"The biggest challenge is making sure we approach the public in a proper way when we find someone doing something wrong," he says. "We work hard to make sure the public knows we're not against them, we're for them. Our main goal is to make sure everyone has a good, safe time."
Hunter, who says that the Oceano Dunes have been a part of his life since he could remember, started to volunteer in 2003 after he was approached by a couple of pro-dunes-recreation activists.
In his near five-year tenure as a State Parks volunteer, Hunter says he's seen a decrease in accidents at the Oceano Dunes and attributes the change to the volunteer program.
"[The volunteer patrol] has really turned into something a lot more than we ever thought it would, and the public has really started to appreciate us," he says.
But not everyone appreciates Hunter and his volunteer program--and he knows it. In the face of so much opposition to restrict access to the area, Hunter says he just wanted to help any way he could to keep it open.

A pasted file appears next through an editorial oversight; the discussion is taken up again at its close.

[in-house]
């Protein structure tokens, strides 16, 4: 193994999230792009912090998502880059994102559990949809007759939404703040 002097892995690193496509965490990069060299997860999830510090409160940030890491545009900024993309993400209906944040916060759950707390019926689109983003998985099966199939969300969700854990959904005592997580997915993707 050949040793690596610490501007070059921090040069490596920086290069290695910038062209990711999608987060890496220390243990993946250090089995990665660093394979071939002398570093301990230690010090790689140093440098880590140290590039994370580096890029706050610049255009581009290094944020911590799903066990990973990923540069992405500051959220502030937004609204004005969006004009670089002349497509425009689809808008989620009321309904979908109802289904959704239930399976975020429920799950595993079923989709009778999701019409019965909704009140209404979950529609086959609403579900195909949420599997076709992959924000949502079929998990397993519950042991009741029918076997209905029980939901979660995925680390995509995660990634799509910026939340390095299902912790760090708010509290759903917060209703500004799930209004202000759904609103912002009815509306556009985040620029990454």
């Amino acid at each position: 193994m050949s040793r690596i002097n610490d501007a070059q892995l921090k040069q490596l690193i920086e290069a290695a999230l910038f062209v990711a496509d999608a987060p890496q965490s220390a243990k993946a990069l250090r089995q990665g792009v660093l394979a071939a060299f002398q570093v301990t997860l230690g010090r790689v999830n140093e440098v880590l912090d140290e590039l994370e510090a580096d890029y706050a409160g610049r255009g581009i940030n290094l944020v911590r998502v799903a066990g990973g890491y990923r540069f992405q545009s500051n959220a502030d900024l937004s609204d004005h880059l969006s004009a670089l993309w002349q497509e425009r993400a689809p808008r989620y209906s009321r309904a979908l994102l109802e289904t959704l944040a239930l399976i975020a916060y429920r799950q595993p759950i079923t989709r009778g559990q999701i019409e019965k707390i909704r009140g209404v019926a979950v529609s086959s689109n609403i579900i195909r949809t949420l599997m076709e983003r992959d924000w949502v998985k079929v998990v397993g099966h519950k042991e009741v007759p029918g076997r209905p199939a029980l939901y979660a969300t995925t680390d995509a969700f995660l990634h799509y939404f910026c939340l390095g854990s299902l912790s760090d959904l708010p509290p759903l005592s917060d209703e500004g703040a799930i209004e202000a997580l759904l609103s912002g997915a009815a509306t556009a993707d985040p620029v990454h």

"My daughter was proposed to at the dunes. We consider the whole Five Cities area our home," he says
"We've never been fully staffed," said Antonio Villarreal, a recently retired supervising ranger of the Oceano Dunes. "But our presence is always there."
Villarreal spoke with New Times a day before his retirement. He worked for the California Department of Parks and Recreation for more than 30 years, 20 of which were spent at the Oceano Dunes.
According to Villarreal, more than 2 million people visit the dunes each year. On the busy weekends--when the number of visitors can exceed 50,000--they bring in additional staff to help deal with the chaos. A state park website notes that the Sheriff's Search and Rescue team and the Equestrian Mounted Assistance Patrol lend a hand when the area is most crowded.
"We can't be everywhere," Villarreal admitted. "But what we try to do is provide a controlled area for off-road vehicles."